As conditions in Paris continued to deteriorate, it became clear that, despite occasional small victories, the French armies in the country generally would not be capable of beating the Prussians. Some sort of armistice would have to be agreed. A defeat at Le Mans in January, 1871, perhaps summed up the parlous state of the French Army: “The French losses were huge: 6200 killed and wounded, 18,000 captured, but, critically, 20,000 deserted”. And when, a few days later, there was another disastrous sortie from Paris, conducted, Nash says, by the Army “with its extraordinary capacity for calamity and fiasco”, an armistice became inevitable. When negotiations started it was obvious that the Prussians were not inclined to be generous in the terms they demanded. They wanted the territory of Alsace and a large part of Lorraine to be ceded to Germany, reparations of 200 million francs, and some other conditions relating to disarming the GN and similar military matters. And they insisted on parading in triumph through Paris.

The signing of the Armistice, and the terms it stipulated, brought matters to a head in Paris. It had been agreed that the GN would be allowed to keep its arms, and they were, on the face of it, a potent force for opposing the new French government that came into being following national elections in February. That government, headed by Adolph Thiers, had moved to Versailles and was busy forming a strong military force, not to oppose the Prussians but to deal with the revolutionary elements in Paris who had seized the reins of power and declared the Commune. The siege of Paris would continue with the French    Army ringing the city, while the Prussians stood to one side and provided some assistance by blocking possible supply and escape routes into and out of the Paris.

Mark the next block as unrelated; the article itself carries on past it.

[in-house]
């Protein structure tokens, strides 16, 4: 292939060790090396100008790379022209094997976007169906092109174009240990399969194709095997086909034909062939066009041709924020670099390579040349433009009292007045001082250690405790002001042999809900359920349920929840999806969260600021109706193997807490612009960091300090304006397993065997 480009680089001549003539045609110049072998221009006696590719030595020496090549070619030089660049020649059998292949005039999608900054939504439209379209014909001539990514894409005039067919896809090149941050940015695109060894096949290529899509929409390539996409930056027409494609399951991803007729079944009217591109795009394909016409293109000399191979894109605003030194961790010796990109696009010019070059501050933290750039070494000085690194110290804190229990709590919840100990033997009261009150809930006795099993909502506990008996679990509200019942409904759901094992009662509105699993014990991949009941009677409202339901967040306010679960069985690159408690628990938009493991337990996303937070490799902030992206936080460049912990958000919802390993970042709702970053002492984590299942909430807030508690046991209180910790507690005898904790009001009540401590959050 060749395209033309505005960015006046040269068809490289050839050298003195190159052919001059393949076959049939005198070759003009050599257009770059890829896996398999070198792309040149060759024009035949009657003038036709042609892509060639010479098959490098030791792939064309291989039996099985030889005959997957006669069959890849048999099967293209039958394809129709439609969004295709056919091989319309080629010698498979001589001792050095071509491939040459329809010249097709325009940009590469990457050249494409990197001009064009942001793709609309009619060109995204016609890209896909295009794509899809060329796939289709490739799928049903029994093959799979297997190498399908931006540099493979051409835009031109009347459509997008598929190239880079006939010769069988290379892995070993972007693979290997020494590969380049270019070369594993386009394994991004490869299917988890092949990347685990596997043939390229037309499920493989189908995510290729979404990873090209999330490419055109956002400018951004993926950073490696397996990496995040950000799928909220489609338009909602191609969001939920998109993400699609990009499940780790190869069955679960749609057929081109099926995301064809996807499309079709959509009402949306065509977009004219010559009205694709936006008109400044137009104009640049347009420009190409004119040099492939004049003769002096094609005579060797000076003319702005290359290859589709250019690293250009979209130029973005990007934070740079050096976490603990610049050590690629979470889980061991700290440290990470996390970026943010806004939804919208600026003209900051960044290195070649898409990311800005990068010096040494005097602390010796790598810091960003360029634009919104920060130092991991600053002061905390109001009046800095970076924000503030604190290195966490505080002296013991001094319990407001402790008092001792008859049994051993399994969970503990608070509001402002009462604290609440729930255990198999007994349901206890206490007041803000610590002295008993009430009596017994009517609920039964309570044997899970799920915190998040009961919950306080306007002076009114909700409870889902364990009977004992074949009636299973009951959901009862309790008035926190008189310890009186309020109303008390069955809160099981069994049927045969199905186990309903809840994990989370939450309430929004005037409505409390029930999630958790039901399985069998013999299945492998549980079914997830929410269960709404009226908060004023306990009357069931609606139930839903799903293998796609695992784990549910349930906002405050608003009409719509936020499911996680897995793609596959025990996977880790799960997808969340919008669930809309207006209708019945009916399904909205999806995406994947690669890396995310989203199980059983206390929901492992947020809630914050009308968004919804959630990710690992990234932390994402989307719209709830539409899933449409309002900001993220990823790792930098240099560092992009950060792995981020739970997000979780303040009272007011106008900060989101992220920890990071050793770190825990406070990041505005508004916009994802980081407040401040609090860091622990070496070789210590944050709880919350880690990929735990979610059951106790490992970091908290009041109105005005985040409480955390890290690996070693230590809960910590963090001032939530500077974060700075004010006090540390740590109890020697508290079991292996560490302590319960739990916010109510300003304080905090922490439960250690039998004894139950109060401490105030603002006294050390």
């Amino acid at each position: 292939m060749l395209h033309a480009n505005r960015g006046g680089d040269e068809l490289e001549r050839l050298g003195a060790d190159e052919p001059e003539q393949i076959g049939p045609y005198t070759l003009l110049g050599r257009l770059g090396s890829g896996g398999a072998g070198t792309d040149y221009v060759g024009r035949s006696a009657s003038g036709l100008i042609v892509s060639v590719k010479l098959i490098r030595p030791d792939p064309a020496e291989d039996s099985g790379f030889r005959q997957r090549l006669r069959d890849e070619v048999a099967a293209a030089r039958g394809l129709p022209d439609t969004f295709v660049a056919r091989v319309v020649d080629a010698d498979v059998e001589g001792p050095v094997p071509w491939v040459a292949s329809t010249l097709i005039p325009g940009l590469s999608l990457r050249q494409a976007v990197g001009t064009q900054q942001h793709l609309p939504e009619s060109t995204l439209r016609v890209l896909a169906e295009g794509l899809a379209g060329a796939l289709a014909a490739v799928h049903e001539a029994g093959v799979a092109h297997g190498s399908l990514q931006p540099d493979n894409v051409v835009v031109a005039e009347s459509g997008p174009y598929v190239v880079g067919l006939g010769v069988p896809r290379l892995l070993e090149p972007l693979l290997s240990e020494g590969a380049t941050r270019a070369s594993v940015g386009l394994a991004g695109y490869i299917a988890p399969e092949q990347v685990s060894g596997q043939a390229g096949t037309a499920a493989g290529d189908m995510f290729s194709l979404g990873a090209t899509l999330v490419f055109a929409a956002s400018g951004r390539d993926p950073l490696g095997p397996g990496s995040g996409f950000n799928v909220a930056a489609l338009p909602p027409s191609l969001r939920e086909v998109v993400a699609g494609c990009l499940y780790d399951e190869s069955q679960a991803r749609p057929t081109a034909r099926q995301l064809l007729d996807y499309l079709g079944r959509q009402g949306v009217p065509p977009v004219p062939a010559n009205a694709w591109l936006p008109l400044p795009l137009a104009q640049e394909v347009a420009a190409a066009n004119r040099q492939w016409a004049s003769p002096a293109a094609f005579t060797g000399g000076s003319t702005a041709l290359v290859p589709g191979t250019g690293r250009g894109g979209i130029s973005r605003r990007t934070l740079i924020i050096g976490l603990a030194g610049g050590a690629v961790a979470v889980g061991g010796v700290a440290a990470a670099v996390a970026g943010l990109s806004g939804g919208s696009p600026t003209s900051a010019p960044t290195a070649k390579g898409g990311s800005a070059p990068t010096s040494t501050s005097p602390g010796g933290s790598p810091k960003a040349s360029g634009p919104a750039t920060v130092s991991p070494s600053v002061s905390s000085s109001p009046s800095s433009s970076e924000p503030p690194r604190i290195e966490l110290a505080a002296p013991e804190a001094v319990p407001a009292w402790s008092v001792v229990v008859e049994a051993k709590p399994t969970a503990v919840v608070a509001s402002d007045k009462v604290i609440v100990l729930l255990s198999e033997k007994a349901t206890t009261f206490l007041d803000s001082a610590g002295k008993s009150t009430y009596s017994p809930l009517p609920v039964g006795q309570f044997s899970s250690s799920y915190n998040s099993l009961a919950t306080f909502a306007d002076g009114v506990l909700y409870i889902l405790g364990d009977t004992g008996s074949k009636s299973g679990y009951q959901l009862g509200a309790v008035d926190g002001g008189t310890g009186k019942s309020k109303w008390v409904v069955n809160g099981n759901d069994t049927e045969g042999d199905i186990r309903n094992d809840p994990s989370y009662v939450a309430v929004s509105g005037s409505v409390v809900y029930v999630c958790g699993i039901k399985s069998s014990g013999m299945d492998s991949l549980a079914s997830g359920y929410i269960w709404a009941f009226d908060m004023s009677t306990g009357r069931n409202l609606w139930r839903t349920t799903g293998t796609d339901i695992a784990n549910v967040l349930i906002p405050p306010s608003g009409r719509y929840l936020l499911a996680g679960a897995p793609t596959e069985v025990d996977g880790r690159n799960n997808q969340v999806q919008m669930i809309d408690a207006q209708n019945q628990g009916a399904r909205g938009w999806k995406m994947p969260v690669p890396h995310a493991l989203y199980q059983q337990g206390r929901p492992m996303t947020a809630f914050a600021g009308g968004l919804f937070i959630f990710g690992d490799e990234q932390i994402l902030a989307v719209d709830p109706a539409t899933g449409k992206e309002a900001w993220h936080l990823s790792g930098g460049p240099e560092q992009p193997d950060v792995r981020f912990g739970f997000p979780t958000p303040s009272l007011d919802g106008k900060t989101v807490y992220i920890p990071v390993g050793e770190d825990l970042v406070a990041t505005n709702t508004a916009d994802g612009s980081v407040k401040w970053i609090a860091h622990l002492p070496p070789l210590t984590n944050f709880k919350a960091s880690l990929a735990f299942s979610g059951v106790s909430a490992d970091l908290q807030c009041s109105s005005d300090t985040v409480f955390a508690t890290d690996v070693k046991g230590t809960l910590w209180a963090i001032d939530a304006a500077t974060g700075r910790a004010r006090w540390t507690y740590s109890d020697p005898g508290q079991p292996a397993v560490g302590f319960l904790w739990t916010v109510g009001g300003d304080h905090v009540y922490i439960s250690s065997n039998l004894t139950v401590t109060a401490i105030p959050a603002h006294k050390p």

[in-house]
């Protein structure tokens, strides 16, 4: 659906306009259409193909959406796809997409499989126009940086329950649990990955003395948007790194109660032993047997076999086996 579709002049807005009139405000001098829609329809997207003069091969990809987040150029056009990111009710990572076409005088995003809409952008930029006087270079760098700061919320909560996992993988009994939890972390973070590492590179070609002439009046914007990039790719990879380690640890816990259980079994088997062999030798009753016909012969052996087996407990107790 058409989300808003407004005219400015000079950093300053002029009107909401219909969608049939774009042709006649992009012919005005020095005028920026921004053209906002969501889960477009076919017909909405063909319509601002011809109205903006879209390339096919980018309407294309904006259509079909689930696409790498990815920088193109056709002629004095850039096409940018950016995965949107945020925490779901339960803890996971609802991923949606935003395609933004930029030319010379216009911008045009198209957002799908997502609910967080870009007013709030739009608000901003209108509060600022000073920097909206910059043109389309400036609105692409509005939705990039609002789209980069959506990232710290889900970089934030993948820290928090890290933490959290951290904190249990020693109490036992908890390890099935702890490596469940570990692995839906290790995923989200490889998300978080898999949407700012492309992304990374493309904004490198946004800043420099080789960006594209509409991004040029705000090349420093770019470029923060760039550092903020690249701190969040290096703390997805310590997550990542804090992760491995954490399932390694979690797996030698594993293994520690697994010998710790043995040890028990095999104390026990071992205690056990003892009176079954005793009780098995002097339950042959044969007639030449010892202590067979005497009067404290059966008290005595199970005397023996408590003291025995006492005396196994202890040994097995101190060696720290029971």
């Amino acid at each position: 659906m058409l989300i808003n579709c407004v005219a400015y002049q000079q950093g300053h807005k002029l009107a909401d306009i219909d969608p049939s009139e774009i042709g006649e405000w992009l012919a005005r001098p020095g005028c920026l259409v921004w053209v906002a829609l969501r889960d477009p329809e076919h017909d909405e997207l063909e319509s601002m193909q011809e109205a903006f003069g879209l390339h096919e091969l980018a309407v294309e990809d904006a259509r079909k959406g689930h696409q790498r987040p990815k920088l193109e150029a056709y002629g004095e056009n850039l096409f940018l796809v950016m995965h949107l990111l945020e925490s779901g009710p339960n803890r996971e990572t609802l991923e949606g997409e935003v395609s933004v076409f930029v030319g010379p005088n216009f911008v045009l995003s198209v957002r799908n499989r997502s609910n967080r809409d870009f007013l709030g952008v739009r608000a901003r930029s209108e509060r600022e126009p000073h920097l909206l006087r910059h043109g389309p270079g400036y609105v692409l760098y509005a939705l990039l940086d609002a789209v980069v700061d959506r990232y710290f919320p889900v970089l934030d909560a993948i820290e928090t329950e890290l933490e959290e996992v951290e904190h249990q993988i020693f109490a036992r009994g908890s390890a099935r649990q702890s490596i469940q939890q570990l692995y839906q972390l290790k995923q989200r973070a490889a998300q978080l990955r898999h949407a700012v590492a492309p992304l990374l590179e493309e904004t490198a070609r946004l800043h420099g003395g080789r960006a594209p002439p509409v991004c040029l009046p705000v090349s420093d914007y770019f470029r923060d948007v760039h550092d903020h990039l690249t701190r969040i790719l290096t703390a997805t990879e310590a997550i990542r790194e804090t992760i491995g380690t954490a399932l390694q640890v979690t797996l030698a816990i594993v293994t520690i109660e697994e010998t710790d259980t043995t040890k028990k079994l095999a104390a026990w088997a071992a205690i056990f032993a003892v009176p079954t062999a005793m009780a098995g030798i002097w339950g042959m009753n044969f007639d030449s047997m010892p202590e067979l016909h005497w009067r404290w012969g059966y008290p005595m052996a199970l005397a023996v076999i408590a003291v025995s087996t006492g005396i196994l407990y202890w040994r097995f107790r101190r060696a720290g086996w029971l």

The story of the short-lived Paris Commune has been told in detail in other books, and Nash doesn’t attempt to do more than provide a limited outline of events. But he does get across the mixture of high ideals and low behaviour that characterised the two months when the Commune existed. It has been romanticised in some ways, especially by those with Left-wing sympathies, but anyone looking at the facts dispassionately must surely accept that the whole venture was doomed to failure from its inception. A national government could not, as Thiers made clear, allow any part of the country, and particularly its capital, to effectively secede. It had to assert its authority. And that would necessarily be by the use of military force.